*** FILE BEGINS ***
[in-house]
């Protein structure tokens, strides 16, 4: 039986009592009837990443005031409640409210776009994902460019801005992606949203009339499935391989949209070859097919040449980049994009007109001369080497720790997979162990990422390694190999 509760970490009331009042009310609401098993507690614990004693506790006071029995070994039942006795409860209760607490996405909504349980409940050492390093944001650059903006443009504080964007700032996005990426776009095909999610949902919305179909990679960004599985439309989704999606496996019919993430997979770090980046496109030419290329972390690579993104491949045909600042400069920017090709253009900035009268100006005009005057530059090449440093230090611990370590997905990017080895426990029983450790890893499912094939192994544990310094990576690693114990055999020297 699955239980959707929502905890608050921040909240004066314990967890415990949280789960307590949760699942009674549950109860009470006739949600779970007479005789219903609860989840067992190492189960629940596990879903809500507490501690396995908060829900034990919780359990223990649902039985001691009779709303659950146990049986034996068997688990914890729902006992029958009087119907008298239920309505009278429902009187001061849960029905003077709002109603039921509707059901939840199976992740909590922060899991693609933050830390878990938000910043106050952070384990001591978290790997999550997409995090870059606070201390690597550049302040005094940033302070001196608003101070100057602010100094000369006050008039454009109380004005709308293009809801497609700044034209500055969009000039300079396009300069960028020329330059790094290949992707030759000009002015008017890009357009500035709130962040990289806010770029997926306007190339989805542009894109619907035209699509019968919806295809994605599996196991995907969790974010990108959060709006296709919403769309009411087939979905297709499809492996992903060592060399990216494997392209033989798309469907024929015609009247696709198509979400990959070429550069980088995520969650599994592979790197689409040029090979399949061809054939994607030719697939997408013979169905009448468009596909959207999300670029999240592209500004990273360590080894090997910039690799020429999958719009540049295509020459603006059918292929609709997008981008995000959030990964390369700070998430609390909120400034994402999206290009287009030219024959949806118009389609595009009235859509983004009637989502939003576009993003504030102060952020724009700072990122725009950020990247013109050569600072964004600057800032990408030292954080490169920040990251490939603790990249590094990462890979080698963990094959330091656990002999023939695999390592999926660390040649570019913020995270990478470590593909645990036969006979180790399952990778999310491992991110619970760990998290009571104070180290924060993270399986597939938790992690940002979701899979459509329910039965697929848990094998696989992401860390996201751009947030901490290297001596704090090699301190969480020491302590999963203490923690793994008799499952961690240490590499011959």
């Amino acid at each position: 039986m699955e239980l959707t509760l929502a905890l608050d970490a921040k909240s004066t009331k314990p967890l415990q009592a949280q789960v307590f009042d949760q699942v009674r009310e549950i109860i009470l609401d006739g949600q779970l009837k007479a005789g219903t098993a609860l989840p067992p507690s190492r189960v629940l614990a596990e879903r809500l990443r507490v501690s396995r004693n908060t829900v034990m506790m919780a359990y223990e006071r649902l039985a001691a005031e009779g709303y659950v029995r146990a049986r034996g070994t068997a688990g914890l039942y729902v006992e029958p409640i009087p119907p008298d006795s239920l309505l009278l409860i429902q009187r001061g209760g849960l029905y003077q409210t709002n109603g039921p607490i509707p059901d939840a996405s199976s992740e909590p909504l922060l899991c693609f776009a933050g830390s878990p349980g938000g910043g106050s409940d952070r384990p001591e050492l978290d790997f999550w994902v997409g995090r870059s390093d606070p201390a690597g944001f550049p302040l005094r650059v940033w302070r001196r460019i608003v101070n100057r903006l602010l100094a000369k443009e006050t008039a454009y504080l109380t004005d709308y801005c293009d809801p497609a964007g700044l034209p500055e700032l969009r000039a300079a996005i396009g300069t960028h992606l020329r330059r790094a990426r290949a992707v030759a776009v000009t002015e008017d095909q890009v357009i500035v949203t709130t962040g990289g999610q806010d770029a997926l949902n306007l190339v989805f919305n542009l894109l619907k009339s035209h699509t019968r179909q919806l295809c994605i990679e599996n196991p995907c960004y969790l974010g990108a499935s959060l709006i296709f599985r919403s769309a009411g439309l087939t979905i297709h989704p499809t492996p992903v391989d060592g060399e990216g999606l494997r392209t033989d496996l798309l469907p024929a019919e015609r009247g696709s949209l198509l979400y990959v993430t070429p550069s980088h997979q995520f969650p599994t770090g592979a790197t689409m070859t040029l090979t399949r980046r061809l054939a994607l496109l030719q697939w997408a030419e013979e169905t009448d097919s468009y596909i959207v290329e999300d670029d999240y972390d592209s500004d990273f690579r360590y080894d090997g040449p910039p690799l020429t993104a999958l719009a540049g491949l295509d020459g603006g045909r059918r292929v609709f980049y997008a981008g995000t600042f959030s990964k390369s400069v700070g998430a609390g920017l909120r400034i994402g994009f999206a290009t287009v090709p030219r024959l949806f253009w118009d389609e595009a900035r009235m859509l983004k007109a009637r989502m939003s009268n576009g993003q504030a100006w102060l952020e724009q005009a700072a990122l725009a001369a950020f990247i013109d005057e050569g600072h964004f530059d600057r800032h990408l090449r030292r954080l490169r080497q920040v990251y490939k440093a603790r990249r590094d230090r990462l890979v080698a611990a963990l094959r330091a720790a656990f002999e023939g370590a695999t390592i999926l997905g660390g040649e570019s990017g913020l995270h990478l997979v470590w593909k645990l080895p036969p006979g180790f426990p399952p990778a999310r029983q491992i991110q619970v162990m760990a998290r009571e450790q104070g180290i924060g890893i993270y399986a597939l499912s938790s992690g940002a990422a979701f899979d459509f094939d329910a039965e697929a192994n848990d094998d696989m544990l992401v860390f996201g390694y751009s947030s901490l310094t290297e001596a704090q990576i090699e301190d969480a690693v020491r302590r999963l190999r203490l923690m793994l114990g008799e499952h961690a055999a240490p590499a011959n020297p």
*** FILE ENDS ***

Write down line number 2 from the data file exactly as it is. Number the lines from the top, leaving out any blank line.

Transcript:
């Protein structure tokens, strides 16, 4: 039986009592009837990443005031409640409210776009994902460019801005992606949203009339499935391989949209070859097919040449980049994009007109001369080497720790997979162990990422390694190999 509760970490009331009042009310609401098993507690614990004693506790006071029995070994039942006795409860209760607490996405909504349980409940050492390093944001650059903006443009504080964007700032996005990426776009095909999610949902919305179909990679960004599985439309989704999606496996019919993430997979770090980046496109030419290329972390690579993104491949045909600042400069920017090709253009900035009268100006005009005057530059090449440093230090611990370590997905990017080895426990029983450790890893499912094939192994544990310094990576690693114990055999020297 699955239980959707929502905890608050921040909240004066314990967890415990949280789960307590949760699942009674549950109860009470006739949600779970007479005789219903609860989840067992190492189960629940596990879903809500507490501690396995908060829900034990919780359990223990649902039985001691009779709303659950146990049986034996068997688990914890729902006992029958009087119907008298239920309505009278429902009187001061849960029905003077709002109603039921509707059901939840199976992740909590922060899991693609933050830390878990938000910043106050952070384990001591978290790997999550997409995090870059606070201390690597550049302040005094940033302070001196608003101070100057602010100094000369006050008039454009109380004005709308293009809801497609700044034209500055969009000039300079396009300069960028020329330059790094290949992707030759000009002015008017890009357009500035709130962040990289806010770029997926306007190339989805542009894109619907035209699509019968919806295809994605599996196991995907969790974010990108959060709006296709919403769309009411087939979905297709499809492996992903060592060399990216494997392209033989798309469907024929015609009247696709198509979400990959070429550069980088995520969650599994592979790197689409040029090979399949061809054939994607030719697939997408013979169905009448468009596909959207999300670029999240592209500004990273360590080894090997910039690799020429999958719009540049295509020459603006059918292929609709997008981008995000959030990964390369700070998430609390909120400034994402999206290009287009030219024959949806118009389609595009009235859509983004009637989502939003576009993003504030102060952020724009700072990122725009950020990247013109050569600072964004600057800032990408030292954080490169920040990251490939603790990249590094990462890979080698963990094959330091656990002999023939695999390592999926660390040649570019913020995270990478470590593909645990036969006979180790399952990778999310491992991110619970760990998290009571104070180290924060993270399986597939938790992690940002979701899979459509329910039965697929848990094998696989992401860390996201751009947030901490290297001596704090090699301190969480020491302590999963203490923690793994008799499952961690240490590499011959």